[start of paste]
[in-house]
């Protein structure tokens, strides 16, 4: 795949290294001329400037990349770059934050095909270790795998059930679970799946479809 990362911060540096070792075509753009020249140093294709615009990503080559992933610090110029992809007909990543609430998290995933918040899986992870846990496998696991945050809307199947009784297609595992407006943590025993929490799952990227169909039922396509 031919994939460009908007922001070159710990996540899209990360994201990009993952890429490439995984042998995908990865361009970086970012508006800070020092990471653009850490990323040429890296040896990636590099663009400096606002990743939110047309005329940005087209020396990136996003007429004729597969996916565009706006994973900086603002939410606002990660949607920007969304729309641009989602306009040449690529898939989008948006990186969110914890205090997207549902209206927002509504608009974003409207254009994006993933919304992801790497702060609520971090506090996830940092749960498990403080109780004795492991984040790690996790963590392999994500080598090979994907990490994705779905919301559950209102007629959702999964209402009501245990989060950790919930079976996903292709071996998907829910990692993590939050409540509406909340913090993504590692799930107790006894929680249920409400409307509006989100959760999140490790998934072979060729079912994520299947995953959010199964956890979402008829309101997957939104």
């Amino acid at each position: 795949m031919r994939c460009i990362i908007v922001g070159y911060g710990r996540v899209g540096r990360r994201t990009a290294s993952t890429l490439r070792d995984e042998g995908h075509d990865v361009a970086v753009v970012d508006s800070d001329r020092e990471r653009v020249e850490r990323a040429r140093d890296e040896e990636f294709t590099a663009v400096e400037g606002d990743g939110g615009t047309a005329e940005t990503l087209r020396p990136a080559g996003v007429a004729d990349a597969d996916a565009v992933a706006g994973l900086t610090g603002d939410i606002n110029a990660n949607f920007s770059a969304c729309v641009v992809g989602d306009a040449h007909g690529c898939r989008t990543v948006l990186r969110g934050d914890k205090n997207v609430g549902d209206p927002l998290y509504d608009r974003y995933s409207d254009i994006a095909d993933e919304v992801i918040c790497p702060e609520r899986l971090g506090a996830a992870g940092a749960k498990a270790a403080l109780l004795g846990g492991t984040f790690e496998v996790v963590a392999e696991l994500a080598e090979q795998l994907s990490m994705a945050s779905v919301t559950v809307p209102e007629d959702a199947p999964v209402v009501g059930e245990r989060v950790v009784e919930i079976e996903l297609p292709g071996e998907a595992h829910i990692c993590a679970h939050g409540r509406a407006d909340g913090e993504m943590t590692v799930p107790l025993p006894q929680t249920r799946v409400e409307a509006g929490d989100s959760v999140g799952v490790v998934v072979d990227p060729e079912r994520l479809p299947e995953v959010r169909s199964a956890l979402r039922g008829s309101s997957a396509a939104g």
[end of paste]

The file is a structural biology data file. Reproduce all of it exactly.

[in-house]
């Protein structure tokens, strides 16, 4: 795949290294001329400037990349770059934050095909270790795998059930679970799946479809 990362911060540096070792075509753009020249140093294709615009990503080559992933610090110029992809007909990543609430998290995933918040899986992870846990496998696991945050809307199947009784297609595992407006943590025993929490799952990227169909039922396509 031919994939460009908007922001070159710990996540899209990360994201990009993952890429490439995984042998995908990865361009970086970012508006800070020092990471653009850490990323040429890296040896990636590099663009400096606002990743939110047309005329940005087209020396990136996003007429004729597969996916565009706006994973900086603002939410606002990660949607920007969304729309641009989602306009040449690529898939989008948006990186969110914890205090997207549902209206927002509504608009974003409207254009994006993933919304992801790497702060609520971090506090996830940092749960498990403080109780004795492991984040790690996790963590392999994500080598090979994907990490994705779905919301559950209102007629959702999964209402009501245990989060950790919930079976996903292709071996998907829910990692993590939050409540509406909340913090993504590692799930107790006894929680249920409400409307509006989100959760999140490790998934072979060729079912994520299947995953959010199964956890979402008829309101997957939104």
């Amino acid at each position: 795949m031919r994939c460009i990362i908007v922001g070159y911060g710990r996540v899209g540096r990360r994201t990009a290294s993952t890429l490439r070792d995984e042998g995908h075509d990865v361009a970086v753009v970012d508006s800070d001329r020092e990471r653009v020249e850490r990323a040429r140093d890296e040896e990636f294709t590099a663009v400096e400037g606002d990743g939110g615009t047309a005329e940005t990503l087209r020396p990136a080559g996003v007429a004729d990349a597969d996916a565009v992933a706006g994973l900086t610090g603002d939410i606002n110029a990660n949607f920007s770059a969304c729309v641009v992809g989602d306009a040449h007909g690529c898939r989008t990543v948006l990186r969110g934050d914890k205090n997207v609430g549902d209206p927002l998290y509504d608009r974003y995933s409207d254009i994006a095909d993933e919304v992801i918040c790497p702060e609520r899986l971090g506090a996830a992870g940092a749960k498990a270790a403080l109780l004795g846990g492991t984040f790690e496998v996790v963590a392999e696991l994500a080598e090979q795998l994907s990490m994705a945050s779905v919301t559950v809307p209102e007629d959702a199947p999964v209402v009501g059930e245990r989060v950790v009784e919930i079976e996903l297609p292709g071996e998907a595992h829910i990692c993590a679970h939050g409540r509406a407006d909340g913090e993504m943590t590692v799930p107790l025993p006894q929680t249920r799946v409400e409307a509006g929490d989100s959760v999140g799952v490790v998934v072979d990227p060729e079912r994520l479809p299947e995953v959010r169909s199964a956890l979402r039922g008829s309101s997957a396509a939104g």